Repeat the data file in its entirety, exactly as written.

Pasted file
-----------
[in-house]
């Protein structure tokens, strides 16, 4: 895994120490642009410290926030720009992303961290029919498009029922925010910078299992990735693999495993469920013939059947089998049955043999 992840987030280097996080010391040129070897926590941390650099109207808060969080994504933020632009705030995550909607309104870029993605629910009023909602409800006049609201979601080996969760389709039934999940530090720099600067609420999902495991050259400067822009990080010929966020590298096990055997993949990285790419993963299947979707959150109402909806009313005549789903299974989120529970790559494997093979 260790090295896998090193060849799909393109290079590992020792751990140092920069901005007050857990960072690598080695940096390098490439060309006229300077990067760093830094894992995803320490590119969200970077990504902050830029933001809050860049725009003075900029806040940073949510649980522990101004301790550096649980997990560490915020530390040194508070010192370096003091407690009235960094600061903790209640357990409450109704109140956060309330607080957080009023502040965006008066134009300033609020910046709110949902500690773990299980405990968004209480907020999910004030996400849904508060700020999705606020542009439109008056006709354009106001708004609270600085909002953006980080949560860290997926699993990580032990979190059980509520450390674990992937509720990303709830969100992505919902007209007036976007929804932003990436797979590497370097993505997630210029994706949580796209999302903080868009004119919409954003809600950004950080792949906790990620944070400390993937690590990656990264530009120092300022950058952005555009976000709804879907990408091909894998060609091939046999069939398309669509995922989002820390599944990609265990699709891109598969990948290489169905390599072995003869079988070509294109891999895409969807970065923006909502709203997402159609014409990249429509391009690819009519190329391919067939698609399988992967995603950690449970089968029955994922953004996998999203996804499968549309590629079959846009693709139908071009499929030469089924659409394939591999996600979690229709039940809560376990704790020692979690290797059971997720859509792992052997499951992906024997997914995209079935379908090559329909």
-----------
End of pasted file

[in-house]
């Protein structure tokens, strides 16, 4: 895994120490642009410290926030720009992303961290029919498009029922925010910078299992990735693999495993469920013939059947089998049955043999 992840987030280097996080010391040129070897926590941390650099109207808060969080994504933020632009705030995550909607309104870029993605629910009023909602409800006049609201979601080996969760389709039934999940530090720099600067609420999902495991050259400067822009990080010929966020590298096990055997993949990285790419993963299947979707959150109402909806009313005549789903299974989120529970790559494997093979 260790090295896998090193060849799909393109290079590992020792751990140092920069901005007050857990960072690598080695940096390098490439060309006229300077990067760093830094894992995803320490590119969200970077990504902050830029933001809050860049725009003075900029806040940073949510649980522990101004301790550096649980997990560490915020530390040194508070010192370096003091407690009235960094600061903790209640357990409450109704109140956060309330607080957080009023502040965006008066134009300033609020910046709110949902500690773990299980405990968004209480907020999910004030996400849904508060700020999705606020542009439109008056006709354009106001708004609270600085909002953006980080949560860290997926699993990580032990979190059980509520450390674990992937509720990303709830969100992505919902007209007036976007929804932003990436797979590497370097993505997630210029994706949580796209999302903080868009004119919409954003809600950004950080792949906790990620944070400390993937690590990656990264530009120092300022950058952005555009976000709804879907990408091909894998060609091939046999069939398309669509995922989002820390599944990609265990699709891109598969990948290489169905390599072995003869079988070509294109891999895409969807970065923006909502709203997402159609014409990249429509391009690819009519190329391919067939698609399988992967995603950690449970089968029955994922953004996998999203996804499968549309590629079959846009693709139908071009499929030469089924659409394939591999996600979690229709039940809560376990704790020692979690290797059971997720859509792992052997499951992906024997997914995209079935379908090559329909």